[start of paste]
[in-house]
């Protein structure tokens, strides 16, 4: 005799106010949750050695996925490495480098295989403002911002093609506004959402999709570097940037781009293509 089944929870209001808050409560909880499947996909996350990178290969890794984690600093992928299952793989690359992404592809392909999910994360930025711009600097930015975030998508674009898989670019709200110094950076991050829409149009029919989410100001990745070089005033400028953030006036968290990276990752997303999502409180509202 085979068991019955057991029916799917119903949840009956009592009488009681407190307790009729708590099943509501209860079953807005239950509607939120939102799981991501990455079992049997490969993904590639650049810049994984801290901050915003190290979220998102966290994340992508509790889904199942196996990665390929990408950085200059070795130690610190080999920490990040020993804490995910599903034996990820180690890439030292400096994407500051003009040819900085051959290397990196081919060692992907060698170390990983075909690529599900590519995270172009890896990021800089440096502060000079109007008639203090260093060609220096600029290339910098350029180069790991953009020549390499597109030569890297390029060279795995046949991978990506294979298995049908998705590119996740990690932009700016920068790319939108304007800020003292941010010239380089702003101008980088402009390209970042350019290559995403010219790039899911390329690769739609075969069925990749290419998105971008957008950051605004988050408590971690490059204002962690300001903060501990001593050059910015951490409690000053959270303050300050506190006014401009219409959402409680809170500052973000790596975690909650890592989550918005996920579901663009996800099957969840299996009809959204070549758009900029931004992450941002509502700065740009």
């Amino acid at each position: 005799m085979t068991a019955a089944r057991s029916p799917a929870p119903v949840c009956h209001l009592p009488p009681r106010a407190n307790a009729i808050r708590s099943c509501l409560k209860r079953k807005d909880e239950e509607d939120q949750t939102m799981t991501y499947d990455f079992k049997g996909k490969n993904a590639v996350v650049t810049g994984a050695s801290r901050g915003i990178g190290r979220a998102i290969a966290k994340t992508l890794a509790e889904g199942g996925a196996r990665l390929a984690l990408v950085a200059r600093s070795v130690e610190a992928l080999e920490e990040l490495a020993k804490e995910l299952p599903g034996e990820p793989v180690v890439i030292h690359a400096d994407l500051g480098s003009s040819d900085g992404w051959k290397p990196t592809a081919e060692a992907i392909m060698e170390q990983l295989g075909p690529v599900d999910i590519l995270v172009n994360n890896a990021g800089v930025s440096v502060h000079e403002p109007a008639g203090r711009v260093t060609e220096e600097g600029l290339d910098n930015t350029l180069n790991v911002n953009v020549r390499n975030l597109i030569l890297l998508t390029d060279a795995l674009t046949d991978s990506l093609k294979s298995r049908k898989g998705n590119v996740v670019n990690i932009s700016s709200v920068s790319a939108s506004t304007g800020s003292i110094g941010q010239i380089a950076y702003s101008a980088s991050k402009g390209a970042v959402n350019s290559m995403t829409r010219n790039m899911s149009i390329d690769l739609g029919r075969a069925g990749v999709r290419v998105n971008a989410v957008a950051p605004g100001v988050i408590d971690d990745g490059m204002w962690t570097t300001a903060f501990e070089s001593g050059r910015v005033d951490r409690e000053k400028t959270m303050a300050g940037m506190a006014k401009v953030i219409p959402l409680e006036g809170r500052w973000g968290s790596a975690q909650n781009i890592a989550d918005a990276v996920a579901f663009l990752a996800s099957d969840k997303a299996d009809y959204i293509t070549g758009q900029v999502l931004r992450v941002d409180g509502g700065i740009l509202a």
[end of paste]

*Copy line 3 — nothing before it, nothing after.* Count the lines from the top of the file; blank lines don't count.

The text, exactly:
């Amino acid at each position: 005799m085979t068991a019955a089944r057991s029916p799917a929870p119903v949840c009956h209001l009592p009488p009681r106010a407190n307790a009729i808050r708590s099943c509501l409560k209860r079953k807005d909880e239950e509607d939120q949750t939102m799981t991501y499947d990455f079992k049997g996909k490969n993904a590639v996350v650049t810049g994984a050695s801290r901050g915003i990178g190290r979220a998102i290969a966290k994340t992508l890794a509790e889904g199942g996925a196996r990665l390929a984690l990408v950085a200059r600093s070795v130690e610190a992928l080999e920490e990040l490495a020993k804490e995910l299952p599903g034996e990820p793989v180690v890439i030292h690359a400096d994407l500051g480098s003009s040819d900085g992404w051959k290397p990196t592809a081919e060692a992907i392909m060698e170390q990983l295989g075909p690529v599900d999910i590519l995270v172009n994360n890896a990021g800089v930025s440096v502060h000079e403002p109007a008639g203090r711009v260093t060609e220096e600097g600029l290339d910098n930015t350029l180069n790991v911002n953009v020549r390499n975030l597109i030569l890297l998508t390029d060279a795995l674009t046949d991978s990506l093609k294979s298995r049908k898989g998705n590119v996740v670019n990690i932009s700016s709200v920068s790319a939108s506004t304007g800020s003292i110094g941010q010239i380089a950076y702003s101008a980088s991050k402009g390209a970042v959402n350019s290559m995403t829409r010219n790039m899911s149009i390329d690769l739609g029919r075969a069925g990749v999709r290419v998105n971008a989410v957008a950051p605004g100001v988050i408590d971690d990745g490059m204002w962690t570097t300001a903060f501990e070089s001593g050059r910015v005033d951490r409690e000053k400028t959270m303050a300050g940037m506190a006014k401009v953030i219409p959402l409680e006036g809170r500052w973000g968290s790596a975690q909650n781009i890592a989550d918005a990276v996920a579901f663009l990752a996800s099957d969840k997303a299996d009809y959204i293509t070549g758009q900029v999502l931004r992450v941002d409180g509502g700065i740009l509202a």